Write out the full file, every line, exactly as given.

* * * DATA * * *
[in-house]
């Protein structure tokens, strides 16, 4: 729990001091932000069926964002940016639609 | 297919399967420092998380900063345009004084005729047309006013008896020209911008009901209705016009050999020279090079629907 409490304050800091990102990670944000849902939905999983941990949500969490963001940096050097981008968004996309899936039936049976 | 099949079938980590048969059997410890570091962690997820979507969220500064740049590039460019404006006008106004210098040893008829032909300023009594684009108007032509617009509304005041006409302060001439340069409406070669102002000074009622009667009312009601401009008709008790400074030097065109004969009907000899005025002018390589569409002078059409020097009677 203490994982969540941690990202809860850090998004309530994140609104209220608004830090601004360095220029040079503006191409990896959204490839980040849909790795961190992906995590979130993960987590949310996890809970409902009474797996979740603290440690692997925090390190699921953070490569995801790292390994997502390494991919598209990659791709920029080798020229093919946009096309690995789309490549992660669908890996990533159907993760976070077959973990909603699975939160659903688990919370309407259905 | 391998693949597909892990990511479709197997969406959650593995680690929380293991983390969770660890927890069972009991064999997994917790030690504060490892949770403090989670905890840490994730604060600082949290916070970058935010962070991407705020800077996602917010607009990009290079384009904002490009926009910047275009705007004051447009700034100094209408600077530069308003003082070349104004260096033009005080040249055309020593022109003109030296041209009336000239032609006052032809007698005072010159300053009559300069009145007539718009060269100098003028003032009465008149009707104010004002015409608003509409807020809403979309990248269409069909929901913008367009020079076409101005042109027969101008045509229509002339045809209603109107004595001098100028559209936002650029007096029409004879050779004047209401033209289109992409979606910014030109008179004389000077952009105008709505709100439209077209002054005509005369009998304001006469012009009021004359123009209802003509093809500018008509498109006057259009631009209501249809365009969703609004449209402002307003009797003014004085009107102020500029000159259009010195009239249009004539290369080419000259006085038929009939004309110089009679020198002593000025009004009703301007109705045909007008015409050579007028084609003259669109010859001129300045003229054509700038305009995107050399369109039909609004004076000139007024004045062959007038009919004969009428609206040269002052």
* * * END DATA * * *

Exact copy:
[in-house]
């Protein structure tokens, strides 16, 4: 729990001091932000069926964002940016639609 | 297919399967420092998380900063345009004084005729047309006013008896020209911008009901209705016009050999020279090079629907 409490304050800091990102990670944000849902939905999983941990949500969490963001940096050097981008968004996309899936039936049976 | 099949079938980590048969059997410890570091962690997820979507969220500064740049590039460019404006006008106004210098040893008829032909300023009594684009108007032509617009509304005041006409302060001439340069409406070669102002000074009622009667009312009601401009008709008790400074030097065109004969009907000899005025002018390589569409002078059409020097009677 203490994982969540941690990202809860850090998004309530994140609104209220608004830090601004360095220029040079503006191409990896959204490839980040849909790795961190992906995590979130993960987590949310996890809970409902009474797996979740603290440690692997925090390190699921953070490569995801790292390994997502390494991919598209990659791709920029080798020229093919946009096309690995789309490549992660669908890996990533159907993760976070077959973990909603699975939160659903688990919370309407259905 | 391998693949597909892990990511479709197997969406959650593995680690929380293991983390969770660890927890069972009991064999997994917790030690504060490892949770403090989670905890840490994730604060600082949290916070970058935010962070991407705020800077996602917010607009990009290079384009904002490009926009910047275009705007004051447009700034100094209408600077530069308003003082070349104004260096033009005080040249055309020593022109003109030296041209009336000239032609006052032809007698005072010159300053009559300069009145007539718009060269100098003028003032009465008149009707104010004002015409608003509409807020809403979309990248269409069909929901913008367009020079076409101005042109027969101008045509229509002339045809209603109107004595001098100028559209936002650029007096029409004879050779004047209401033209289109992409979606910014030109008179004389000077952009105008709505709100439209077209002054005509005369009998304001006469012009009021004359123009209802003509093809500018008509498109006057259009631009209501249809365009969703609004449209402002307003009797003014004085009107102020500029000159259009010195009239249009004539290369080419000259006085038929009939004309110089009679020198002593000025009004009703301007109705045909007008015409050579007028084609003259669109010859001129300045003229054509700038305009995107050399369109039909609004004076000139007024004045062959007038009919004969009428609206040269002052």